This volume is a result of the dialogue between experts on Cuba-U.S. relations initiated by the Centro de Investigaciones de Política Internacional of the Instituto Superior de Relaciones Internacionales (CIPI/ISRI). Aimed at bringing together scholars and policymakers, among others, with expertise on the topic, the annual meetings in Havana have for years stimulated in-depth discussions by participants primarily from Cuba, the United States, and Latin America. The exchanges represent a wide range of perspectives and even of vocabularies. For example, the Cubans use the word blockade when referring to the U.S. embargo of the island and tend to hear “regime change” when U.S. officials refer to “democracy promotion”. In one respect there has been considerable consensus—that U.S. policy toward Cuba since the 1960s was a failed policy as the Obama administration eventually concluded and many experts have argued. The 2014 annual CIPI/ISRI meeting was in full swing on December 17, 2014 when rumors began to circulate that President Raúl Castro and President Barack Obama were going to make statements at mid-day concerning Cuba-U.S. relations. Tension mounted and at noon there was standing room only in the conference auditorium as the two Presidents announced on TV their commitment to the normalization of relations that had been ruptured in 1961. The room erupted in cheers, sobs, and the singing of the Cuban and U.S. national anthems. The experts were shocked. In panel after panel during the previous two days, they had speculated that there might be some relaxation of tensions, but no one predicted the initiation of a move toward normalization and the resumption of formal diplomatic relations. In the midst of the celebration Wayne Smith, who as a young Foreign Service officer had been tasked with closing the U.S. embassy in Havana in 1961, entered the auditorium and soon chants of “WAYNE—WAYNE” echoed throughout and he was pushed forward and asked to speak. Wayne had been honored the night before for his work to resolve U.S.-Cuban conflicts beginning when he resigned as the Chief of the US Interest Section in 1982 over differences with the Reagan administration’s policies toward Cuba. From that time forward he fought for a reconceptualization of U.S. policy toward Cuba as a scholar-advocate. Wayne simply said that the night before December 17, 2014 he had prayed that normalization would occur before he died and that his prayers had been answered. The moment catalyzed what many conference participants were feeling—a sense that after more than fifty years of hostilities the long road toward normalization could begin. It is the objective of this book to analyze the first two years of the process toward normalization of Cuba-U.S. relations from December 17, 2014 to January 2017. The majority of the chapters are revised and updated versions of papers presented at the 2015 CIPI/ISRI conference. A few of the chapters were commissioned afterwards to cover such topics as sanctions and claims. This volume does not attempt to modify the opinions or conclusions of the authors. Rather it lets the differences stand in an effort to better comprehend what has kept the two neighboring countries apart for so long and the nature of the challenges facing the process toward normalization. The authors analyze the causes of over fifty years of hostile relations interspersed with fitful negotiations that were marked by lack of trust, misperceptions, and miscues, as well as the challenges the process toward normalization currently faces. Since D17 (December 17, 2014) a bilateral Cuba-U.S. commission has been established, as well as technical working groups, in order to devise new agreements and stimulate the unravelling of the substantial accumulation of laws, regulations, and directives in both countries that have slowed the process toward normalization. Progress in introducing new regulations and directives has been slow and arduous. While some advances have been made particularly in terms of easing restrictions on travel to Cuba, as well as encouraging commerce and communications, much remains to be done. In addition, major impediments exist—the principal one being the U.S. embargo/blockade of Cuba which requires action by the U.S. Congress to remove. There are also major issues relating to U.S. preferential treatment of Cuban immigrants, continuing U.S. sanctions, as well as legal claims by both parties for expropriated properties and damages. The identification of mutual interests and agreements to cooperate has been apparent in Cuba-U.S. exchanges on security and environmental issues, among others. Both the Cuban and U.S. negotiators have admitted over the last two years that the process is difficult. Among the challenges are developing a common vocabulary regarding issues of sovereignty. Other questions are related to the direction of each country’s foreign policy particularly given domestic developments in both countries, for example, the level of political and ideological polarization in the United States and the actions that President Donald Trump and a Republican Congress might take beginning in January 2017. Add to this the stated intention President Raúl Castro to end his term as head of state in early 2018 and unknowns abound.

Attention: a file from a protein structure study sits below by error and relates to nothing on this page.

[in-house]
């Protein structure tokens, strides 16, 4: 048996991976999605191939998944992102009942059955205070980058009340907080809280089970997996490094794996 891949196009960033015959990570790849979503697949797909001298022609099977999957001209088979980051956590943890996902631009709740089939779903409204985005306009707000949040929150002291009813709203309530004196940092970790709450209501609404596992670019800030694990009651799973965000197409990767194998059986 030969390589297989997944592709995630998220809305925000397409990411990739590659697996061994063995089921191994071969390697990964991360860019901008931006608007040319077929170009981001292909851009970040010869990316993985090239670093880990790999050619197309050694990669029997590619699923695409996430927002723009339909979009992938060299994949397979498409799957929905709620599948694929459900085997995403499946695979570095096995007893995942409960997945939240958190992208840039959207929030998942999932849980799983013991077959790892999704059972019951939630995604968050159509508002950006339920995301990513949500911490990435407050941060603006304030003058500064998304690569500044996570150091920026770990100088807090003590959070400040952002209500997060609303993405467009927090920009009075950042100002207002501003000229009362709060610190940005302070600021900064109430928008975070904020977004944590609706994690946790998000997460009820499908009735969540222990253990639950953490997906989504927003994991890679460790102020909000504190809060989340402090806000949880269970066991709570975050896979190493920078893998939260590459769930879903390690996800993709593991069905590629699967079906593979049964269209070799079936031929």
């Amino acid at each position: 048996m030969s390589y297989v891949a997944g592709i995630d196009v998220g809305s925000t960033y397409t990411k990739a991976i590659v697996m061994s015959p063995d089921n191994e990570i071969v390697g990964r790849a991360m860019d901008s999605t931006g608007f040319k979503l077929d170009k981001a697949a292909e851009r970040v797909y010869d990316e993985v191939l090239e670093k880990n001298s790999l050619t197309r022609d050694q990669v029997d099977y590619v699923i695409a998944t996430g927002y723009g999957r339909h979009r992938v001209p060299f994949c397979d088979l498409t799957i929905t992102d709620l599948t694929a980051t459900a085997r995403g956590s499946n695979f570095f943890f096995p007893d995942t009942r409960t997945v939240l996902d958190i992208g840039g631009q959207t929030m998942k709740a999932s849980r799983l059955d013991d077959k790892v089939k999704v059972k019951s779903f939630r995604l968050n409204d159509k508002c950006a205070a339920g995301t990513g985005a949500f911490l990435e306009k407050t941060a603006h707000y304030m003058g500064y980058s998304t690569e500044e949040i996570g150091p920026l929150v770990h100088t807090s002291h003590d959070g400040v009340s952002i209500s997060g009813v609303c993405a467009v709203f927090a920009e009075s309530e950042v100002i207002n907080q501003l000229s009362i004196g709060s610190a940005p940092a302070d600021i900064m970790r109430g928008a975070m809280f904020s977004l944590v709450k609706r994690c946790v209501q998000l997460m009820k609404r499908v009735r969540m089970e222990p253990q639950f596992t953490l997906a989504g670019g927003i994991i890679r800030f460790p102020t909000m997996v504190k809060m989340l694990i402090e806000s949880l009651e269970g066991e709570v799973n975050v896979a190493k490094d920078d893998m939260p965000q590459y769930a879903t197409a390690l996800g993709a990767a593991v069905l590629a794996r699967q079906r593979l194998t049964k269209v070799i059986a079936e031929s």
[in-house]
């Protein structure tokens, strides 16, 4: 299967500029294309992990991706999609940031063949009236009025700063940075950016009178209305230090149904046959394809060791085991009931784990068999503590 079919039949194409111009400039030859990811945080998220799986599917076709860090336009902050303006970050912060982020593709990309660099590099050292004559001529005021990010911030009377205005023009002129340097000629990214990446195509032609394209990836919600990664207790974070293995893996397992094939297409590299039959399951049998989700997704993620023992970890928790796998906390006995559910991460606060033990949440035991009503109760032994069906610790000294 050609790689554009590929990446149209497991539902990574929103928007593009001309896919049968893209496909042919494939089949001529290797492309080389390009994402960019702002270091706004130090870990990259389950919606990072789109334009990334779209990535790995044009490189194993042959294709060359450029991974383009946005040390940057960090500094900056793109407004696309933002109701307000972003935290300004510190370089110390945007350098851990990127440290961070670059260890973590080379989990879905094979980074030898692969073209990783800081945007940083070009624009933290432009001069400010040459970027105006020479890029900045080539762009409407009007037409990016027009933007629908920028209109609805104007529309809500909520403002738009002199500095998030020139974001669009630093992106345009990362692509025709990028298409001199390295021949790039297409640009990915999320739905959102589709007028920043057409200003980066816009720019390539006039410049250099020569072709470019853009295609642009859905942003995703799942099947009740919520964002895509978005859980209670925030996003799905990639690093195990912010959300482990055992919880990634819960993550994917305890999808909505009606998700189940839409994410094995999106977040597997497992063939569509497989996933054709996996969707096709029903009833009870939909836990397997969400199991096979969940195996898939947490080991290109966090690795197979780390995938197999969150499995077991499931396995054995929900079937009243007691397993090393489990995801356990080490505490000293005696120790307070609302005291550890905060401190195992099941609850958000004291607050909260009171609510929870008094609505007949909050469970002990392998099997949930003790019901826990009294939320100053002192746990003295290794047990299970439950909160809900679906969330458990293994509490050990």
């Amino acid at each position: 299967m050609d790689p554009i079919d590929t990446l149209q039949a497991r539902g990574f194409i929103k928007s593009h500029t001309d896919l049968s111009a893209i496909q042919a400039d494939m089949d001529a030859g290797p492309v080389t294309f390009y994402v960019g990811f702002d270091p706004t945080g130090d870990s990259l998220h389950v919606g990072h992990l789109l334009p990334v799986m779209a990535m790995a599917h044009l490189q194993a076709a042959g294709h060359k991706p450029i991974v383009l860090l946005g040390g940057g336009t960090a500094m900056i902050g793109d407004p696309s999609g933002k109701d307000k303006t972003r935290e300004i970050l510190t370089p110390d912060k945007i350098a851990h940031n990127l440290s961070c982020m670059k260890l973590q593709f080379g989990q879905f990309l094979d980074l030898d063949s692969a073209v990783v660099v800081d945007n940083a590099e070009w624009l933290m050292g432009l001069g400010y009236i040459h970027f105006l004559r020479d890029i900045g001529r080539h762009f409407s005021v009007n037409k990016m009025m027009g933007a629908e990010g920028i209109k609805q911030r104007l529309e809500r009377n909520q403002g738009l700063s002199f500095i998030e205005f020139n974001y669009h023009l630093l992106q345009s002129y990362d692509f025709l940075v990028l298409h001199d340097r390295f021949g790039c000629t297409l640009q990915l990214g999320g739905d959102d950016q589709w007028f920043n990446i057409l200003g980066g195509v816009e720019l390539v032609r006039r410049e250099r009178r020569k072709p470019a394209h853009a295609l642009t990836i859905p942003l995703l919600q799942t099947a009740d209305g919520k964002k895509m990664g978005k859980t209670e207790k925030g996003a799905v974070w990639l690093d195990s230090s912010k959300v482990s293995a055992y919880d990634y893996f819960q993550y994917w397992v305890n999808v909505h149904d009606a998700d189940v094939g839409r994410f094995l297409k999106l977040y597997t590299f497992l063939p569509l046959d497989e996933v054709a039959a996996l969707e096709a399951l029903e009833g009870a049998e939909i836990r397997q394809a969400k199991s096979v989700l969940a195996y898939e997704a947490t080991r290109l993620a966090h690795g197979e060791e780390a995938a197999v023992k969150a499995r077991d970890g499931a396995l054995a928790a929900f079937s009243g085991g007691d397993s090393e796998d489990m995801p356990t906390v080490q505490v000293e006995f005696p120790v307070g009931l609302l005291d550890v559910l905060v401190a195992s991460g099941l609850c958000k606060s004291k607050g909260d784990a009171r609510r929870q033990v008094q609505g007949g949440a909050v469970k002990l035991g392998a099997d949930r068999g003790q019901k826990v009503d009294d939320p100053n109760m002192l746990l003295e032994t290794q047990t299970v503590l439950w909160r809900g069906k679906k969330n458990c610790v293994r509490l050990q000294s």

Climate Change, Diaspora, Bilateral Relations, Immigration, Sanctions, Regional Integration, Normalization
Political Geography
Cuba, Latin America, Caribbean, North America, United States of America